Fred Kakis was a professor of chemistry at Chapman University for twenty-five years starting in 1964 and retiring in 1989. Most importantly, Kakis was a Holocaust survivor who was a part of the 2% of Greek Jews to survive the Holocaust. During WWII, Kakis was a member of the resistance movement, fighting against the Nazi regime. “The family decision not to follow the German commands and to join the resistance allowed me to walk proudly and hold my head high by knowing that I, and all the members of my immediate family, was able to strike some blows for freedom instead of going like lambs to the slaughter,” Kakis wrote in his book, Legacy of Courage.
When the Nazis stormed Kakis’ hometown of Drama, Greece, when he was only eleven years old, one of the only things that saved his widowed mother and three siblings was that his mother was one of the few who could speak German to the Gestapo. During the raid, the Gestapo entered their house based on a rumor that the family had a radio. “My mother started to laugh,” Kakis said. “She said ‘did you say a radio? You must be joking. I’m a poor widow with four children. Where would I get the money to buy a radio?’” The Gestapo ignored her and searched the house, finding nothing. While they were leaving, one of them spotted a wire hanging from the ceiling against the wall. They were curious why there was a wire hanging from the ceiling if they didn’t have a radio. Without hesitation, Kakis’ mother responded by telling them the former tenants had a radio and the Gestapo left the house.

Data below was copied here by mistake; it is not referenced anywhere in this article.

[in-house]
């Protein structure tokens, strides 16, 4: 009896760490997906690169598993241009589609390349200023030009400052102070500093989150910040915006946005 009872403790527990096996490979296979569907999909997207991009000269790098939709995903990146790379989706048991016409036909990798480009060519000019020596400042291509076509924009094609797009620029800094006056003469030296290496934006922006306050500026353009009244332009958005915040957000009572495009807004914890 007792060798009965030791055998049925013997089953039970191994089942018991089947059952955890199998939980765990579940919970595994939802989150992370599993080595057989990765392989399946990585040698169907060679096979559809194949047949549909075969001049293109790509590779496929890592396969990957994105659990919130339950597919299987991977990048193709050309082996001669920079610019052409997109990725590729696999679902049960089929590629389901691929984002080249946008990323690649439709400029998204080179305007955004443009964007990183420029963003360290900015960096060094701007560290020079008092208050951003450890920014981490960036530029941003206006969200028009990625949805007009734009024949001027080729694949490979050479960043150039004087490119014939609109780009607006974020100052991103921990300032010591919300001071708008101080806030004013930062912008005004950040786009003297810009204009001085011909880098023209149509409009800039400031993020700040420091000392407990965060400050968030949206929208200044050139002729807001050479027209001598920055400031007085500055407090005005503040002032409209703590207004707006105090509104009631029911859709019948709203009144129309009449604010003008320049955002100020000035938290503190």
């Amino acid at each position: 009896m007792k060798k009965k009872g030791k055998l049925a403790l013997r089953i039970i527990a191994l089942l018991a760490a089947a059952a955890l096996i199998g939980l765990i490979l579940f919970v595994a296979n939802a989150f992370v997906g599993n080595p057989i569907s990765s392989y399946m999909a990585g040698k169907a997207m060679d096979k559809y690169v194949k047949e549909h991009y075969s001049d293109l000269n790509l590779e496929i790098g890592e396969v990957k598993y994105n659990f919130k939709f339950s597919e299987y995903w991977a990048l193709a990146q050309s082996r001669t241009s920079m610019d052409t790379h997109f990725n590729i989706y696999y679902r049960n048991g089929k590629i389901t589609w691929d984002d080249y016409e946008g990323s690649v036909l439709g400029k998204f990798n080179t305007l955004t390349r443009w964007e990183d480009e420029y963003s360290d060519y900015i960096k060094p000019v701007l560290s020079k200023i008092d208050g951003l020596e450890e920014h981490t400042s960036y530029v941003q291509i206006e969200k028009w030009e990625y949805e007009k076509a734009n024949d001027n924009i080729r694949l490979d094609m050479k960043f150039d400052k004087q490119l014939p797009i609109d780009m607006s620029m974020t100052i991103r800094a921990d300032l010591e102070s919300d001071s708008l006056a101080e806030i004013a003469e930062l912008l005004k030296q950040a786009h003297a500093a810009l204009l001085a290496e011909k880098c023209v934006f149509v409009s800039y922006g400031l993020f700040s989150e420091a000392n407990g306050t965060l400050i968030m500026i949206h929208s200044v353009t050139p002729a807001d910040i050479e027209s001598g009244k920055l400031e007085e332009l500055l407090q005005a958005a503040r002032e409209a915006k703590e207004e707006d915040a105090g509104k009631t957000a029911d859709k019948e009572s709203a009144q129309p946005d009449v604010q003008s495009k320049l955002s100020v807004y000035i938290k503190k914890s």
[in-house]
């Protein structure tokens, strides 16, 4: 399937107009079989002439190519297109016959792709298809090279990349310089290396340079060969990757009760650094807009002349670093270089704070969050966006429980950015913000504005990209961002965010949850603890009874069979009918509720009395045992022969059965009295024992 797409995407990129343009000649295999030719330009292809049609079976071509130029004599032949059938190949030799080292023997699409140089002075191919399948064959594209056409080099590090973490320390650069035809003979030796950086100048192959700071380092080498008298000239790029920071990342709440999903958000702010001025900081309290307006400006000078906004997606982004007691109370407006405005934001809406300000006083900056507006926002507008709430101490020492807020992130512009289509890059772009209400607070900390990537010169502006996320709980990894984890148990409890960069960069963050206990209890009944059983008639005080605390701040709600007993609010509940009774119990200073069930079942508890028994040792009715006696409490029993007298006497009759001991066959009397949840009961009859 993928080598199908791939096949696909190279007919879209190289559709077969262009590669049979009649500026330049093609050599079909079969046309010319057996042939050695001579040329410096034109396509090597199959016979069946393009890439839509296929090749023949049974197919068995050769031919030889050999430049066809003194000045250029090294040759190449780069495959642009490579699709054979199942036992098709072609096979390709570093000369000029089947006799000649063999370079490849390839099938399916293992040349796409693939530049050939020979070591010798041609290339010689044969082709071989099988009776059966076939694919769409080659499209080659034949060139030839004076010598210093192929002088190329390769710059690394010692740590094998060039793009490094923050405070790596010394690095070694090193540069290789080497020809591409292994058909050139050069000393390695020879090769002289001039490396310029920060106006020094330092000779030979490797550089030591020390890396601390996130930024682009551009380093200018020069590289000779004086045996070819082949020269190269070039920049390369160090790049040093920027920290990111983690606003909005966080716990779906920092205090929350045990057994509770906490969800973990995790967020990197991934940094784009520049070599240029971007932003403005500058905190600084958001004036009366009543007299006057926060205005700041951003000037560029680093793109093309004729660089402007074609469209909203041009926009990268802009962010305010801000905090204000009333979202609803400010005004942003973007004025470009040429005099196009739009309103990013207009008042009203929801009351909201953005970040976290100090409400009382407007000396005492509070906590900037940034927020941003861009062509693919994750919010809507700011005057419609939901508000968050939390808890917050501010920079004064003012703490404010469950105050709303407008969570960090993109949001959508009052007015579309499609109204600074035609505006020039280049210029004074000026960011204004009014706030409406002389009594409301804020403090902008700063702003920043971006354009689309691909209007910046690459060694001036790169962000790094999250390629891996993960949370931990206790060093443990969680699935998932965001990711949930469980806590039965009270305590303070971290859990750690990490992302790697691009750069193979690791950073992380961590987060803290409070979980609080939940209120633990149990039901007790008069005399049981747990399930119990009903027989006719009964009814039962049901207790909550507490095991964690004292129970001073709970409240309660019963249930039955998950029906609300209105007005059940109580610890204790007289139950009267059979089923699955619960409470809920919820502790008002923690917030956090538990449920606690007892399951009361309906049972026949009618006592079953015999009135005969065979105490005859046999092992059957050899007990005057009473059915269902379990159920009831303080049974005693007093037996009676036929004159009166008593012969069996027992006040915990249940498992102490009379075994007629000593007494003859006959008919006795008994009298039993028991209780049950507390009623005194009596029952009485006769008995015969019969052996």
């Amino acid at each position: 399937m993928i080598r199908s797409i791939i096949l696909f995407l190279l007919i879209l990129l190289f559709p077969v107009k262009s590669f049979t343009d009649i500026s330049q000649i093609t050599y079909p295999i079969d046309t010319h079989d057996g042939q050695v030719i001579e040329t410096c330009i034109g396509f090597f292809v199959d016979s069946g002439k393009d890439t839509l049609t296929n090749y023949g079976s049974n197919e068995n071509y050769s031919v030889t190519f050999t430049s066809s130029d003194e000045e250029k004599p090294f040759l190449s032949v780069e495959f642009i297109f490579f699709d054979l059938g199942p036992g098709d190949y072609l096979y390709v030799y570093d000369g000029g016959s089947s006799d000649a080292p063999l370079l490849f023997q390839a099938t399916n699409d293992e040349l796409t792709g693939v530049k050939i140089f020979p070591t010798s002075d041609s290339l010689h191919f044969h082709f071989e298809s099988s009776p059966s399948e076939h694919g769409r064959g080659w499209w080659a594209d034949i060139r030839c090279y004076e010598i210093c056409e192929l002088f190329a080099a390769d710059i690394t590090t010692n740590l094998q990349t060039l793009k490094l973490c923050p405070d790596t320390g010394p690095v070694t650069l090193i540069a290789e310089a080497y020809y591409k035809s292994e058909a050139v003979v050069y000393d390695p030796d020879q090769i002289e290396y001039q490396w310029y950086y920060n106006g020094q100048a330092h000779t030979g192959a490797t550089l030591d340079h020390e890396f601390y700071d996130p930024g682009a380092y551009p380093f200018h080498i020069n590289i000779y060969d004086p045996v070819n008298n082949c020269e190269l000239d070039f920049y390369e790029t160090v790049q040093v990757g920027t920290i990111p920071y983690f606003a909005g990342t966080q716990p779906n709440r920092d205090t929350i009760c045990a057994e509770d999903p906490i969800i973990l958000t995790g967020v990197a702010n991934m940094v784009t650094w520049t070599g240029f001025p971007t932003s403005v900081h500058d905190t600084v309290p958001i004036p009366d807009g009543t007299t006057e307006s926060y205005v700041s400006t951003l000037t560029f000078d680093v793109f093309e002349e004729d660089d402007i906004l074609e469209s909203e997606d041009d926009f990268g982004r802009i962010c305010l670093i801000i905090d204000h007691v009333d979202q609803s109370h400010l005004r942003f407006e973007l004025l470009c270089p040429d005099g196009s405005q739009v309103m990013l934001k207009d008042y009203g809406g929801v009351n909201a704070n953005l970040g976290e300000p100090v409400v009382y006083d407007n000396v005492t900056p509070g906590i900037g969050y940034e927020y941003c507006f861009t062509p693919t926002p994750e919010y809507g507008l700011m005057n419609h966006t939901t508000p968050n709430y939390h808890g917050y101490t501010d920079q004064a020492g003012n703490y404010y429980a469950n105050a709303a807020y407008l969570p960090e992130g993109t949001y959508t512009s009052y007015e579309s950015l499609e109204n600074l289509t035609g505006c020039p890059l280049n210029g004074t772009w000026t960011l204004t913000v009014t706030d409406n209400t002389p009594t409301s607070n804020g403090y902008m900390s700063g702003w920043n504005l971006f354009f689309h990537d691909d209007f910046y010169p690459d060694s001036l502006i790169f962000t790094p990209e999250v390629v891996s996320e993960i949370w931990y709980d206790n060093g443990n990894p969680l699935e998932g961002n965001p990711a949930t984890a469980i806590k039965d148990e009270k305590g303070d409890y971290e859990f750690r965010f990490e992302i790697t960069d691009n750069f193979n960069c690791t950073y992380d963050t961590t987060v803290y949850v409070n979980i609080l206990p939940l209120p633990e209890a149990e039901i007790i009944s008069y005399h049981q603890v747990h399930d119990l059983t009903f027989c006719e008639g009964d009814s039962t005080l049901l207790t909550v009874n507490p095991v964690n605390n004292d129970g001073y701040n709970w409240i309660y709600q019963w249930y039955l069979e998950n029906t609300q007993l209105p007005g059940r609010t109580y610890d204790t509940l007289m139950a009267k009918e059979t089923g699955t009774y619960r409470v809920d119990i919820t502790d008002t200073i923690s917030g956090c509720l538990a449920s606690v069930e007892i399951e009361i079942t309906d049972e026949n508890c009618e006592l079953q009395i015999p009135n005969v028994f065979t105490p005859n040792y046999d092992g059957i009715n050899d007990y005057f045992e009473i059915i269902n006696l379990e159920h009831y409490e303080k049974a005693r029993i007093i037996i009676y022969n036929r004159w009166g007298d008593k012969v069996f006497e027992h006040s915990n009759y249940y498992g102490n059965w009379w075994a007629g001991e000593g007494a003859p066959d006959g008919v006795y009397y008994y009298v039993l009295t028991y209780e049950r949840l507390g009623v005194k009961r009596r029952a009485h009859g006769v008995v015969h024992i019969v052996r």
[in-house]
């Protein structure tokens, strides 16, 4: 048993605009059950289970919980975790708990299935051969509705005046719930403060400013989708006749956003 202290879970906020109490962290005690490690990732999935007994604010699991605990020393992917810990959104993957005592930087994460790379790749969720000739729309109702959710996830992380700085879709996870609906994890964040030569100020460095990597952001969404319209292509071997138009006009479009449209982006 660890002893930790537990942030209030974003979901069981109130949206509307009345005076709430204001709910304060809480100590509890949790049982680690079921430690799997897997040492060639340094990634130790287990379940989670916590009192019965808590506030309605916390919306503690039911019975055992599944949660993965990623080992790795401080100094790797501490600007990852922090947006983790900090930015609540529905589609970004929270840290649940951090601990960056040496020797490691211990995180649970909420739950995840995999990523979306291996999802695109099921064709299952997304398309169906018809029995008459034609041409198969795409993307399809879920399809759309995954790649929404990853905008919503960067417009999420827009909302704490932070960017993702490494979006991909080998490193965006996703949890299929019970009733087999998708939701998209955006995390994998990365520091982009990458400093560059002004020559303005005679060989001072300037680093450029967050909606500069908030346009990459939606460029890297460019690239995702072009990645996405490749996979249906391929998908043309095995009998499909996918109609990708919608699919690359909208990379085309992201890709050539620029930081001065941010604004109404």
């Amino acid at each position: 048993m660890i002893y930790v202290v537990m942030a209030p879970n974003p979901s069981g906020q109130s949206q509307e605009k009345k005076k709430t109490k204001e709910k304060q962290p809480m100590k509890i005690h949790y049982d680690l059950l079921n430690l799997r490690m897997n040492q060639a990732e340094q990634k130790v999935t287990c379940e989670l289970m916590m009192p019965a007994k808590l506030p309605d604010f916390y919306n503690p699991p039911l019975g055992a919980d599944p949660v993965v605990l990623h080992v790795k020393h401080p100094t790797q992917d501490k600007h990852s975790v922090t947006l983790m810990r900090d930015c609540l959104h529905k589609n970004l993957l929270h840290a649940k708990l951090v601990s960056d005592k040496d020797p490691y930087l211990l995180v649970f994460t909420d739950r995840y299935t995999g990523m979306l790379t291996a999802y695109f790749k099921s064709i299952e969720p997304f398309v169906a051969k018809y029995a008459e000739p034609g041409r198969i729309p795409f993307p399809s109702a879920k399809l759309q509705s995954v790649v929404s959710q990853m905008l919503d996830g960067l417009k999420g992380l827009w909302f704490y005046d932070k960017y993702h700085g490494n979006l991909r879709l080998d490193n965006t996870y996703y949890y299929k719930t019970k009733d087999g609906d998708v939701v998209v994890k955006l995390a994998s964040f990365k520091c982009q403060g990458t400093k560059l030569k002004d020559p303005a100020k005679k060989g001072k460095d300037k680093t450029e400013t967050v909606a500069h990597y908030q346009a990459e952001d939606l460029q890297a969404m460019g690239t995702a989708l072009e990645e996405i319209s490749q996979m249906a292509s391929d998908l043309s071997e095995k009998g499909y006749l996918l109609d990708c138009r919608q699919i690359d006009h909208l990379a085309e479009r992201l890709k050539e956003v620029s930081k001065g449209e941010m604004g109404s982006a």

For Kakis and the rest of his family, that moment was life or death. The way his mother handled the situation saved her children. Kakis relived his time during the Holocaust in his book where he goes into the details of what life was like resisting the Nazis at such a young age. After the war, he returned to school. After finishing high school at 17, he moved to New York where he received his Bachelor of Science in chemistry from City University of New York. After, he received his doctorate from Stanford University.
Eventually, he became the head of the chemistry department and chairman of the division of natural sciences at Chapman. Stories like this prove that everyone should be given a chance at life because we never know what they can possess. If that night during the Gestapo raid had gone differently, Kakis would have never been able to become such an important member of the Chapman community. When you’re in the Frederic J. Kakis, Ph.D. Professor Emeritus Study Room (LL 324), located on the 3rd floor in the Onnollee Elliott Library of Science & Technology, you are surrounded by certificates and plaques highlighting his extraordinary life. Along with the recognition, there is a statement written by Fred Kakis encouraging students to change the world. To finish this post, I’ll leave you with a quote from Kakis’ statement: “You have the chance to change the world. Go for it.”